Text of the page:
Improve Business Agility of Legacy IT System

Improve Business Agility of Legacy IT System

Chung-Yeung Pang (Seveco AG, Switzerland)
DOI: 10.4018/978-1-4666-0155-0.ch001
OnDemand PDF Download:
$30.00
List Price: $37.50

Abstract

In this chapter, an approach to improve business agility of a legacy IT system by modernizing COBOL application development is presented. The special features in this approach include the introduction of service oriented architecture (SOA) for Web application integration, using the model driven development approach with code generation, and agile development process. The component architecture and its framework, together with the infrastructure for development and testing, are also presented. The development approach is called “Gaby Paradigm,” which is explained in the chapter. The architecture, framework, and development process have been applied to a number of projects successfully since 2004.
Chapter Preview
Top

Introduction

Enterprise IT systems usually undergo a long period of evolution. This decade long, the software projects evolved into some of the most complex software systems. For large corporations, mainframe applications programmed in COBOL often form the backbone of the IT structure. The operation and maintenance costs for these applications are usually very high. Worst of all is the lack of business agility. Contemporary businesses have placed heavy requirements on enterprise IT infrastructure to operate in highly stable yet flexible and fast environments, and to introduce new features and operation processes in order to meet their constant growth. New features usually take far too long and cost too much to build.

Maintaining and upgrading legacy systems is one of the most difficult challenges many companies face today. They struggle with the problem of modernizing these systems while keeping the day to day operation intact. Despite their obsolescence, legacy systems continue to provide a competitive advantage through supporting unique business processes and containing invaluable knowledge and historical data.

With the advances in Web technology, corporations must consider integrating Web-based applications with their existing applications. The integration can be done using SOA (service oriented architecture) in the mainframe. The mainframe applications become service providers and Web-based applications running on an application server are service consumers.

To achieve business agility, SOA alone is not sufficient. Managing the complexity of the applications behind the services can still be a challenge. This chapter presents an approach to meet this challenge. The solution framework of this approach has the following features:

  • Modular and pluggable for architecture business and system component integration

  • Reuse in terms of design and code patterns

  • Use model driven approach and code generation in the development process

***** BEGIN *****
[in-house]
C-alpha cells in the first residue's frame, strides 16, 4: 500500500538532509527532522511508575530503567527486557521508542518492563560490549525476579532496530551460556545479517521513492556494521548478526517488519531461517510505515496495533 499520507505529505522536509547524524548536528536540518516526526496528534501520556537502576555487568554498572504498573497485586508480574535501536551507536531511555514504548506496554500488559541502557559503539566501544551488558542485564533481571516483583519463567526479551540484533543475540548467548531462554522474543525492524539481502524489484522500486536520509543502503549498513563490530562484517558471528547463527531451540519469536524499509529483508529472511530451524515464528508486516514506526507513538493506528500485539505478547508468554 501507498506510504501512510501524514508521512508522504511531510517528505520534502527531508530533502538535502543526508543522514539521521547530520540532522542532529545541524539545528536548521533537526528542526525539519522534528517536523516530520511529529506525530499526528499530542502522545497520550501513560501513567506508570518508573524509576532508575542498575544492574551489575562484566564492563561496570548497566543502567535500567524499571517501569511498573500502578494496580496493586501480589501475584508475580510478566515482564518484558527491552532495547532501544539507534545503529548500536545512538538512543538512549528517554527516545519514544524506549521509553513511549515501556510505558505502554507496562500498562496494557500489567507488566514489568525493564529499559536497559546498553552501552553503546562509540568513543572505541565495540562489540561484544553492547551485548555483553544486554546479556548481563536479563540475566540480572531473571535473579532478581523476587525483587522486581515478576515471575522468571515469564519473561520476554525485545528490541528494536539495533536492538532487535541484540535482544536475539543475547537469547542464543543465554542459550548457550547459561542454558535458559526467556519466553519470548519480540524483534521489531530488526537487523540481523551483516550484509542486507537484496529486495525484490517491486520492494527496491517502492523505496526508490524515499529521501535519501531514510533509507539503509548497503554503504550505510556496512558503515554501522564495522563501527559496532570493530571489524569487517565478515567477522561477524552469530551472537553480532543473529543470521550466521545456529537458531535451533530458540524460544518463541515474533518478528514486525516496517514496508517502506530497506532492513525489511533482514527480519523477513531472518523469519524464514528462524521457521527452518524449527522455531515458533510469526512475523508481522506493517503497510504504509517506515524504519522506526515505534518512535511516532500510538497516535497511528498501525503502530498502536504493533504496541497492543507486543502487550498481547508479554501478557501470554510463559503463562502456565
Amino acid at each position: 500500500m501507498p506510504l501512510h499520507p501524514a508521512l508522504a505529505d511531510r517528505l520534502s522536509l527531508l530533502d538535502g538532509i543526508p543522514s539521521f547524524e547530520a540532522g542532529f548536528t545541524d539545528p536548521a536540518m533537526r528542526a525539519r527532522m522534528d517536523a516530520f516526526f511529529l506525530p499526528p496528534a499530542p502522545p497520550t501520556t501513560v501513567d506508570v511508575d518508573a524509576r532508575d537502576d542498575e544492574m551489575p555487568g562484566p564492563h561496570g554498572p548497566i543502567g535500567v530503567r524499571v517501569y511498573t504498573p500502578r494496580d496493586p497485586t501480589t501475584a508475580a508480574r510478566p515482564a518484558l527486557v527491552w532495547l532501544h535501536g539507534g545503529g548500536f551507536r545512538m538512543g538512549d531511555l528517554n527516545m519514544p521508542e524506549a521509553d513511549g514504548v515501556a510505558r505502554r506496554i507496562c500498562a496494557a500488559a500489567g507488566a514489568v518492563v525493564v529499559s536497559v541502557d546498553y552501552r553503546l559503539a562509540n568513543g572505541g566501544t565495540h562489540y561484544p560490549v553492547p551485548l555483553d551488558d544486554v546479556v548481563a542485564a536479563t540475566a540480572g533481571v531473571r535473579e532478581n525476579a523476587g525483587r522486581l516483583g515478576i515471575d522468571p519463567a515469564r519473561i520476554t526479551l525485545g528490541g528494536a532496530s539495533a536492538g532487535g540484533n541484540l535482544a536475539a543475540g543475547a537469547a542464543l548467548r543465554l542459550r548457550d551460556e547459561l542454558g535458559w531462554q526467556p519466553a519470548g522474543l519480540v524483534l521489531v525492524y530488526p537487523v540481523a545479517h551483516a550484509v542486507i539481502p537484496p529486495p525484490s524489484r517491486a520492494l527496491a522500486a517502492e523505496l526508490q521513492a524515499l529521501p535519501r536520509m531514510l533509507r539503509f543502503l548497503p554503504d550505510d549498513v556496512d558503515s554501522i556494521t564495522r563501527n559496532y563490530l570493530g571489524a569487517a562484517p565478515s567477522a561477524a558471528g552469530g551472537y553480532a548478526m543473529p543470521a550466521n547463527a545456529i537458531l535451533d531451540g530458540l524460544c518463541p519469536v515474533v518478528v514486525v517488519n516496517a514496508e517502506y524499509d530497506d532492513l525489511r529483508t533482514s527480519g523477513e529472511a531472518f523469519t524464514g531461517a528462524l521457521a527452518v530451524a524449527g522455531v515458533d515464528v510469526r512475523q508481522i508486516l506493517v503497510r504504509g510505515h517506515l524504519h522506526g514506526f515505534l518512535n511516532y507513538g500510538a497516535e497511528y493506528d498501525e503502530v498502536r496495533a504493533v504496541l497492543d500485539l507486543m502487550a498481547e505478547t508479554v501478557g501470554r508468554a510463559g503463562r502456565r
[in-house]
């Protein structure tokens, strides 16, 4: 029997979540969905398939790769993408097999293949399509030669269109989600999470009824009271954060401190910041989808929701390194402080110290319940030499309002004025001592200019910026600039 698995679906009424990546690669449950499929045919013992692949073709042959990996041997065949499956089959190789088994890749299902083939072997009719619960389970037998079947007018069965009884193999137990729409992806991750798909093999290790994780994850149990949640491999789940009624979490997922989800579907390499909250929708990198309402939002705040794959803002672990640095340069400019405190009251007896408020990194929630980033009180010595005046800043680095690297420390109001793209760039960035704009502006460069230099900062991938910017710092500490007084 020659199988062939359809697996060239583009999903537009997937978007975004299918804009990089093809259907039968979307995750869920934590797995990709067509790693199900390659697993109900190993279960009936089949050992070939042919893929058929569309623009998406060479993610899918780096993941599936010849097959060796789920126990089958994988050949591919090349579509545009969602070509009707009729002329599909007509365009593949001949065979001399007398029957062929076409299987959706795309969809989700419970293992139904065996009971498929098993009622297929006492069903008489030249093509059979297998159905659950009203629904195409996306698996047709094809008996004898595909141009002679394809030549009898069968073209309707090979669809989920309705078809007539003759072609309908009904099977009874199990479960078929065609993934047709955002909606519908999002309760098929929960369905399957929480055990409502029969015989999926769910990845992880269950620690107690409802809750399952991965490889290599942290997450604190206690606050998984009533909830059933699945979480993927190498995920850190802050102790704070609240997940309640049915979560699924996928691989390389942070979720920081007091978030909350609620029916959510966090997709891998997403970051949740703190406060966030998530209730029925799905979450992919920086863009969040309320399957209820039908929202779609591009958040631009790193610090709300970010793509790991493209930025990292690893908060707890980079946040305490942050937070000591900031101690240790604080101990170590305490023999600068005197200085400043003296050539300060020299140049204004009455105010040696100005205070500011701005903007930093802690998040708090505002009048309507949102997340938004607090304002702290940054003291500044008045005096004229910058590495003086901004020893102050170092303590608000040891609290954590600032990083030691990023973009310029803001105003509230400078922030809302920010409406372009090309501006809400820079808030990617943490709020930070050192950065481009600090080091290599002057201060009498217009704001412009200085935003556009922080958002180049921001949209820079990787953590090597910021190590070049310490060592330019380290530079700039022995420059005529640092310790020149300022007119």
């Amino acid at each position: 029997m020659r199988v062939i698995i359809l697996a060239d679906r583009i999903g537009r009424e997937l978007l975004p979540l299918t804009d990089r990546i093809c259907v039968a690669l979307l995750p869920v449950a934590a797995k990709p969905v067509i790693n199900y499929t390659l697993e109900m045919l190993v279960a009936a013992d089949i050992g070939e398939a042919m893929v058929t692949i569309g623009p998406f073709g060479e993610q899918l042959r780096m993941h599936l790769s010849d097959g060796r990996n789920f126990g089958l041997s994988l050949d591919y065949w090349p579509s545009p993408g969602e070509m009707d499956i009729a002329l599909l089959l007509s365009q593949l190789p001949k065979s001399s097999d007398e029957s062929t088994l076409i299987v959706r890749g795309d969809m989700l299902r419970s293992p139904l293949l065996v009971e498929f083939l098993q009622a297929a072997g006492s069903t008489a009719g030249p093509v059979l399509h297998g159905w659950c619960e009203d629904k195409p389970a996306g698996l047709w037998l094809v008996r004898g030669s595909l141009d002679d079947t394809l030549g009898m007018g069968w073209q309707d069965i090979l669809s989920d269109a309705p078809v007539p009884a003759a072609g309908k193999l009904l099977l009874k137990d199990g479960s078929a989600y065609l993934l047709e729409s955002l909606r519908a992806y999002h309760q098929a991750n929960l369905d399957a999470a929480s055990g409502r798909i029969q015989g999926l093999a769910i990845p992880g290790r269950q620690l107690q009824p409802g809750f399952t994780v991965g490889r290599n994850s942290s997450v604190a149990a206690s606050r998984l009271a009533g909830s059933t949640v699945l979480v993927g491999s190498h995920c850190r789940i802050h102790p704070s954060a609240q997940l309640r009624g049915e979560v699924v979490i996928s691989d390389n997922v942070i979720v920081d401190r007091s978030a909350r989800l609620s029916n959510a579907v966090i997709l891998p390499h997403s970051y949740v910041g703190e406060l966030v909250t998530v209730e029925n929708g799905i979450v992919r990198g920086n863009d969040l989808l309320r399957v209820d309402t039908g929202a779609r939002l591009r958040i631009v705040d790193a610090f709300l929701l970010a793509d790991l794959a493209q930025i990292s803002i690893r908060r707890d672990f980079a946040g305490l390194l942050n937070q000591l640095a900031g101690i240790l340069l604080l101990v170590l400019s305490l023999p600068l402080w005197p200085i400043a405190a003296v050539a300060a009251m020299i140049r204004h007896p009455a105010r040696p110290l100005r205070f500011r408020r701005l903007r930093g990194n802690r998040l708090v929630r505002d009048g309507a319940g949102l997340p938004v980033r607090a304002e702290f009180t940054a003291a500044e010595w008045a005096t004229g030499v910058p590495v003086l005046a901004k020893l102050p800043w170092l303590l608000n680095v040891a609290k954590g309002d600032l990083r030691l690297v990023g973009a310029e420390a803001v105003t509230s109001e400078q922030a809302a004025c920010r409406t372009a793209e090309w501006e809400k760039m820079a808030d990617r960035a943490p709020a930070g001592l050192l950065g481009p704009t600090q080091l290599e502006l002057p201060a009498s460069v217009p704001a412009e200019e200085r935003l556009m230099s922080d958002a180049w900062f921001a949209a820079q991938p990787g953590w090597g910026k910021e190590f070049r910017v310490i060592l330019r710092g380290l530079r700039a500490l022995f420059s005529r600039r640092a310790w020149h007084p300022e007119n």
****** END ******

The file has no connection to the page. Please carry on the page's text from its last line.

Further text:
• Test infrastructure for unit testing, component integration testing and service testing

  • Adapt an agile development process.

The software development approach is called the “Gaby Paradigm”. Gaby is not the inventor of this paradigm. Rather the methodology and approach are for developers like Gaby, who has little programming experience. Using the techniques described in this chapter, developers like Gaby could focus on business modeling instead of programming. Gaby had been able to develop up to 80% of the programs for a project that normally would need a team of five to six developers. The reason for this achievement will be explained later in this chapter.

The development approach presented in this chapter is based on practical experience from a re-engineering project of a legacy IT system in a large corporation. The project started in 2000. The development approach has been evolving for over 10 years. During this period, a lot of works covering advances in SOA and model driven software development technologies have been published. Many important aspects like strategic planning for SOA (Sweeny, 2010), SOA life cycles (Bell, 2008), architectural design and patterns (Erl, 2009), service governess (Balzer, 2004) etc. are well covered. Fundamental and advanced SOA design principles can be found in a tutorial by Erl (Erl, 2008). SOA modeling and analysis using and modeling patterns have been presented by Bell (Bell, 2008; Bell, 2010). In his books, Bell used a set of modeling notations particularly for SOA modeling. Leveraging legacy software objects with SOA has been addressed by a number of authors (Roshen, 2009; Umar & Zordan, 2009; Sweeny, 2010). Most approaches suggest using an enterprise service bus (ESB) in a SOA platform to integrate heterogeneous software systems. Existing legacy software objects are wrapped with wrappers or adaptors to form services that can be consumed through the ESB. New applications or enhancements are implemented in the SOA platform and activate the legacy software objects via the service layer as service consumers. The focus of this chapter, on the other hand, is on an approach to establish SOA and develop services on an existing legacy mainframe platform with COBOL.

Complete Chapter List

Search this Book:
Reset